These days, chat systems work by sending a block of text at a time, usually when the person on the other end presses the Enter key. In Google Talk, you sometimes get a notification when someone has started typing; but you don't see anything until they've concluded with what they were trying to say.
Although this lacks immediacy, previous systems had the capability to show people's text as they were typing. These were usually inefficient, sending a network packet for each character pressed – but realistically no more different to a modern remote SSH terminal onto a remote host, which does the same thing.
What seeing someone type does is gives you an idea of a conversation flowing, much like a spoken conversation would. You can interrupt someone (to say that you've heard it, and they needn't spend time going in detail) or ask them to expand on the point that they're making.
The real-time Jabber extension to XMPP has been published as XEP-0301, which means any Jabber client could implement it if it wanted. The way Jabber extensions work is that any Jabber client has a list of supported extensions that it knows about, and if two clients both support it then they are free to use it. This permits (for example) clients to agree on what features they support and so to send real time data (or not). Needless to say, it is also backward compatible and will send a full body after the message has been sent, so in group chats (for example) those clients that can support the real time text can display it, whilst those that don't will simply see the final message.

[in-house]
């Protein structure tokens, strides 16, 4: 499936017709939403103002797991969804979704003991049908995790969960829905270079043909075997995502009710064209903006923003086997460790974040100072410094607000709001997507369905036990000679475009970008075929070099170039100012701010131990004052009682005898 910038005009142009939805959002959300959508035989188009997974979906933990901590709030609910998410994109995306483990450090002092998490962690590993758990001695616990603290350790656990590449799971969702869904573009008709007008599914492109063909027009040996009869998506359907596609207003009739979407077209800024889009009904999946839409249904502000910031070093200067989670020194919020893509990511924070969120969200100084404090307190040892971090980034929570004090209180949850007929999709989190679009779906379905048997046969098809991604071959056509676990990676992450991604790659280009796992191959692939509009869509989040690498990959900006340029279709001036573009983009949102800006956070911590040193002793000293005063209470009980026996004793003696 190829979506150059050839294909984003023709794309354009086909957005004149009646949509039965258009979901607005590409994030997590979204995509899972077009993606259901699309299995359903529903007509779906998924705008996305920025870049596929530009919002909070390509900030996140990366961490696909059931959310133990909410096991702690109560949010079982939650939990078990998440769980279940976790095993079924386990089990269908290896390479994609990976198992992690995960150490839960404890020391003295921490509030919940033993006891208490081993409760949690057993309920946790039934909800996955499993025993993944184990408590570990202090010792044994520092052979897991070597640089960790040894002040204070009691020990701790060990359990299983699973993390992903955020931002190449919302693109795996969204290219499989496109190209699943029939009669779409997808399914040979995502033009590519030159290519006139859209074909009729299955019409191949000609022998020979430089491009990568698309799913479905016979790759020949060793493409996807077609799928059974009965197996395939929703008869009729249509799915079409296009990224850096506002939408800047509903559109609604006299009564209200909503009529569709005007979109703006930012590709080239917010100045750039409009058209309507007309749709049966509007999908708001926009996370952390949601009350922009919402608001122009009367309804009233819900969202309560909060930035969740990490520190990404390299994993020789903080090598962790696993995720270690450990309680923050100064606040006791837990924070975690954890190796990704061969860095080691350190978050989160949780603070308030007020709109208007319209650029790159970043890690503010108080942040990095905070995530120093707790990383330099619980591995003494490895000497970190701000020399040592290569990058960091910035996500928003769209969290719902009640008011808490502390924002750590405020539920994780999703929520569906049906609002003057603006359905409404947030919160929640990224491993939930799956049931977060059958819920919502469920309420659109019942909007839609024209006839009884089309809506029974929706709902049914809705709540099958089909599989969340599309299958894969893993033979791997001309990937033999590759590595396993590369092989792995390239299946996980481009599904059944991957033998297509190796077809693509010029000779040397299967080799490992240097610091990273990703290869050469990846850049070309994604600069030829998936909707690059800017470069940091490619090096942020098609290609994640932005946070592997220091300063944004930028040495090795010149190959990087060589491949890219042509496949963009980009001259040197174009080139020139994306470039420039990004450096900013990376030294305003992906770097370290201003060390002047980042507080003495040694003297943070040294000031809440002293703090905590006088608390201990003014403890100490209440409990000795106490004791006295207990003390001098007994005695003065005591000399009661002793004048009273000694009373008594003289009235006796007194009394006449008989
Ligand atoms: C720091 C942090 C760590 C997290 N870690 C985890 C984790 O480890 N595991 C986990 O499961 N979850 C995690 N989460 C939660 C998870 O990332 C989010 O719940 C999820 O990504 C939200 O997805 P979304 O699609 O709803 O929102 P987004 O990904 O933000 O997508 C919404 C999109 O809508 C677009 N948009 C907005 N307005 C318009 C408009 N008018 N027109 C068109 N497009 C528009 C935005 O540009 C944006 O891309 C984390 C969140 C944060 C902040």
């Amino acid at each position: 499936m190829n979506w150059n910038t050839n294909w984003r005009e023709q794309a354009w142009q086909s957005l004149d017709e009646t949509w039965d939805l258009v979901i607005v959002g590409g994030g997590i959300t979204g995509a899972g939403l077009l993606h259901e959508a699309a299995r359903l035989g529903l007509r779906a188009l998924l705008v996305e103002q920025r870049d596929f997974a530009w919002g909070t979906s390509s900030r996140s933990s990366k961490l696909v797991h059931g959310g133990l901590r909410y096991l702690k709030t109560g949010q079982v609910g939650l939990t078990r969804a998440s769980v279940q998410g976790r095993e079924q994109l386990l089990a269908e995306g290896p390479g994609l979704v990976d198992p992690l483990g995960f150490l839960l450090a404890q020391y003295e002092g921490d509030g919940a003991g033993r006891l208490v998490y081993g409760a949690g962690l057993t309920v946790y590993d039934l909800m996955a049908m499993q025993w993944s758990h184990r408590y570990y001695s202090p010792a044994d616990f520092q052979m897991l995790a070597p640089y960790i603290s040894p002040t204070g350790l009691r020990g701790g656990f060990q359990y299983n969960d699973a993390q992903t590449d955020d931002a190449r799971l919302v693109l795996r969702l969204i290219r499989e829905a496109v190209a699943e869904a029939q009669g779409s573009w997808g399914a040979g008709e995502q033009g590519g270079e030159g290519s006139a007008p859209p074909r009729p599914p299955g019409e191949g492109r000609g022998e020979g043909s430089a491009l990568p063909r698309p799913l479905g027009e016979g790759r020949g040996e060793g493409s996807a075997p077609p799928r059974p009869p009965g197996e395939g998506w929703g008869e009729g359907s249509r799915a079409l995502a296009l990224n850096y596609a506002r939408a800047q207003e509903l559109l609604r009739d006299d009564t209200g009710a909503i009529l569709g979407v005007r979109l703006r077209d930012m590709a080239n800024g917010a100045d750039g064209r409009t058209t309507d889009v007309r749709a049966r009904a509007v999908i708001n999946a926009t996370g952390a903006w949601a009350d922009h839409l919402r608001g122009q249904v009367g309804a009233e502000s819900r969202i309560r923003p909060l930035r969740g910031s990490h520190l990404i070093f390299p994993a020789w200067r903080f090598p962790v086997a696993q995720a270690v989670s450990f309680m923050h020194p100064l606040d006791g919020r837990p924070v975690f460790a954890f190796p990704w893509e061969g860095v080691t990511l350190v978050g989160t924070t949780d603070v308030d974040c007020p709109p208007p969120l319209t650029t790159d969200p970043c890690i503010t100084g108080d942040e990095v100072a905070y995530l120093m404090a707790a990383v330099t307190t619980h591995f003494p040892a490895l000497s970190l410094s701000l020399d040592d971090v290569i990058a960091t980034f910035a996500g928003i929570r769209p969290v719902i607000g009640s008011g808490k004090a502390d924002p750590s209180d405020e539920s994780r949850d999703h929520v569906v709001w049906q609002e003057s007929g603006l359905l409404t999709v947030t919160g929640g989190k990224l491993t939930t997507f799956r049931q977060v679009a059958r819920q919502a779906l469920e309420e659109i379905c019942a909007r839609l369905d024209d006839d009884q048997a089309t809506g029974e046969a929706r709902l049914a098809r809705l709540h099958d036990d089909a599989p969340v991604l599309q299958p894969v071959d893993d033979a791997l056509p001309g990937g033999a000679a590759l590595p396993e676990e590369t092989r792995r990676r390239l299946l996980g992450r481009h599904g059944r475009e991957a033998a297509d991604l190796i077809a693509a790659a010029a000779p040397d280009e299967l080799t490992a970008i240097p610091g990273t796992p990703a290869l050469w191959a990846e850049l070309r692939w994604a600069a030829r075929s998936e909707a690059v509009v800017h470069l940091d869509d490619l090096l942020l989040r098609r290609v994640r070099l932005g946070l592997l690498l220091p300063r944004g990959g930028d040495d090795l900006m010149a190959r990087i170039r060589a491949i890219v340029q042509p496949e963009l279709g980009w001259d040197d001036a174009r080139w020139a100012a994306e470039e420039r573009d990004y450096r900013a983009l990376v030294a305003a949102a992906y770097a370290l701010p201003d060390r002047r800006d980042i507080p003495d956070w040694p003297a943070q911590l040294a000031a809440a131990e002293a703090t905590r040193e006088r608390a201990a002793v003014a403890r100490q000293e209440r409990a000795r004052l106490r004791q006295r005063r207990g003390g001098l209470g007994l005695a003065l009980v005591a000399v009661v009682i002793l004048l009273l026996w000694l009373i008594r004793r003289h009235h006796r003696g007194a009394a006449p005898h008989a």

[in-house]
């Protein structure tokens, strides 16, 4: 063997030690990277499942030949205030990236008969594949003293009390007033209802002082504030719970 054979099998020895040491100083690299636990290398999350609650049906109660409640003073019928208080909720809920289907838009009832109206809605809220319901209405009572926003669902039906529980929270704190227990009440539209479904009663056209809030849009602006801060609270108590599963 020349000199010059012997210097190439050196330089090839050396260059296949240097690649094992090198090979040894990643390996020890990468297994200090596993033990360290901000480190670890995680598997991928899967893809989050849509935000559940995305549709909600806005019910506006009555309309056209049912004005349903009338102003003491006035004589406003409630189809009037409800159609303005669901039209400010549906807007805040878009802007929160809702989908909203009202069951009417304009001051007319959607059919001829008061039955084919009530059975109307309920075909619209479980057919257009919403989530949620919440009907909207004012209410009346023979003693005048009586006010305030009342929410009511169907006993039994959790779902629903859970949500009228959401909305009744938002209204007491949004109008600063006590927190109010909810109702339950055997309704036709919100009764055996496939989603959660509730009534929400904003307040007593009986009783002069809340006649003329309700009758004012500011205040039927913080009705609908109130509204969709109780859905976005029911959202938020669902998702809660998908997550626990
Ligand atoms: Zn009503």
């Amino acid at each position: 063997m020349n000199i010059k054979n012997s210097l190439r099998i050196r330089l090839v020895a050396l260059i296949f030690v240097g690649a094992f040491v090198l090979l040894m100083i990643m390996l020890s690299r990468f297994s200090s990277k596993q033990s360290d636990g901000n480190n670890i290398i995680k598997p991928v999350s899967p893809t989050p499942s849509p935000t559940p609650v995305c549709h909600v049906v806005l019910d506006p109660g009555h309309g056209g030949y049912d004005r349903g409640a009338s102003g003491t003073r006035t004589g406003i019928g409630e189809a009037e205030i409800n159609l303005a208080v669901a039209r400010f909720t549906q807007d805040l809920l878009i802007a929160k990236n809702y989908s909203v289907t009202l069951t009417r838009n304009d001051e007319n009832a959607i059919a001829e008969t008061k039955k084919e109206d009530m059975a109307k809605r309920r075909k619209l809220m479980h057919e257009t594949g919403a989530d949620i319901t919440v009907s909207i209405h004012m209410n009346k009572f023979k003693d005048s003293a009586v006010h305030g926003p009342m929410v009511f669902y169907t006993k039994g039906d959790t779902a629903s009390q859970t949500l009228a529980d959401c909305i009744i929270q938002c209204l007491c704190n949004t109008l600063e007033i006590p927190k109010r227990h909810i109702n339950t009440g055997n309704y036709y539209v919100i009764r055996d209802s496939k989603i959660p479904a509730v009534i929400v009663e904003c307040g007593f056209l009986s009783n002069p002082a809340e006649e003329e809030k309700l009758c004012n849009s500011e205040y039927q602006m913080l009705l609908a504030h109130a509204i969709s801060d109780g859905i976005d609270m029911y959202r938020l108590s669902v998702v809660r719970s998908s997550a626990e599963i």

If the protocol was merely batching up changes and firing them out periodically, then you'd see characters turn up in batches. That wouldn't look natural, and it wouldn't solve the problem of trying to get a conversation to evolve either. Instead, the real time text protocol includes timing information for the characters typed, so that the client on the remote end may receive a single packet of data but then drip feed the characters to the screen at an appropriate rate.
To get an idea of how this looks in practice, take a look at the real-time text demo at the creator's website. This shows the same conversation, shown as it is at the moment (with messages appearing en masse as they are finished), one where the characters are merely batched and flushed each second, and one where the characters are drip fed out. (The example uses an animated GIF to show how it would look, and is fairly effective at getting the point across.)
The status of the real-time text protocol is marked as “Experimental” so it may be a while before it is picked up by other major players such as Google and Apple. However, the XMPP protocol used means that Google Talk could be used to act as the intermediary for two supporting clients. It will be interesting to see if Google is interested in using this for Google Talk on the Web, or whether it is an idea in waiting for the future.